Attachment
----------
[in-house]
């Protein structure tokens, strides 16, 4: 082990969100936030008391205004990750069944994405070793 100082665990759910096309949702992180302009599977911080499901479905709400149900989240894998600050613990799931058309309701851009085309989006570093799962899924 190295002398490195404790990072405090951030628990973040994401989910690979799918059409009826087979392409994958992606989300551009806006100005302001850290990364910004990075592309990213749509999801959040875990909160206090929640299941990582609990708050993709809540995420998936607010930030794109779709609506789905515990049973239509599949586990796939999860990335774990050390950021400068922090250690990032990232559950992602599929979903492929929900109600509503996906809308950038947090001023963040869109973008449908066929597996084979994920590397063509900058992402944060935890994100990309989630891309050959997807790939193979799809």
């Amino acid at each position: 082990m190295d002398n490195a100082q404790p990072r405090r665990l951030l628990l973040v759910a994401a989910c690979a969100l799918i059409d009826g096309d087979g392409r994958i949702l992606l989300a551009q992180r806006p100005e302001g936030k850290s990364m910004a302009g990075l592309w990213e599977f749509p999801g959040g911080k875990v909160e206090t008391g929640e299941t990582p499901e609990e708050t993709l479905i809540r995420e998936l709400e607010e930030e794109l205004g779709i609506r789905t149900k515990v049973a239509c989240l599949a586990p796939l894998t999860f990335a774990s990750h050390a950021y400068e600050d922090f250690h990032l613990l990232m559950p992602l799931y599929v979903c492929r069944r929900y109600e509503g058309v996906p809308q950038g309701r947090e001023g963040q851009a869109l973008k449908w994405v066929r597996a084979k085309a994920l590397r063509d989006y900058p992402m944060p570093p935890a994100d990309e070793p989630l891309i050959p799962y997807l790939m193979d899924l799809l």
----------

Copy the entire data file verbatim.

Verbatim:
[in-house]
């Protein structure tokens, strides 16, 4: 082990969100936030008391205004990750069944994405070793 100082665990759910096309949702992180302009599977911080499901479905709400149900989240894998600050613990799931058309309701851009085309989006570093799962899924 190295002398490195404790990072405090951030628990973040994401989910690979799918059409009826087979392409994958992606989300551009806006100005302001850290990364910004990075592309990213749509999801959040875990909160206090929640299941990582609990708050993709809540995420998936607010930030794109779709609506789905515990049973239509599949586990796939999860990335774990050390950021400068922090250690990032990232559950992602599929979903492929929900109600509503996906809308950038947090001023963040869109973008449908066929597996084979994920590397063509900058992402944060935890994100990309989630891309050959997807790939193979799809």
């Amino acid at each position: 082990m190295d002398n490195a100082q404790p990072r405090r665990l951030l628990l973040v759910a994401a989910c690979a969100l799918i059409d009826g096309d087979g392409r994958i949702l992606l989300a551009q992180r806006p100005e302001g936030k850290s990364m910004a302009g990075l592309w990213e599977f749509p999801g959040g911080k875990v909160e206090t008391g929640e299941t990582p499901e609990e708050t993709l479905i809540r995420e998936l709400e607010e930030e794109l205004g779709i609506r789905t149900k515990v049973a239509c989240l599949a586990p796939l894998t999860f990335a774990s990750h050390a950021y400068e600050d922090f250690h990032l613990l990232m559950p992602l799931y599929v979903c492929r069944r929900y109600e509503g058309v996906p809308q950038g309701r947090e001023g963040q851009a869109l973008k449908w994405v066929r597996a084979k085309a994920l590397r063509d989006y900058p992402m944060p570093p935890a994100d990309e070793p989630l891309i050959p799962y997807l790939m193979d899924l799809l």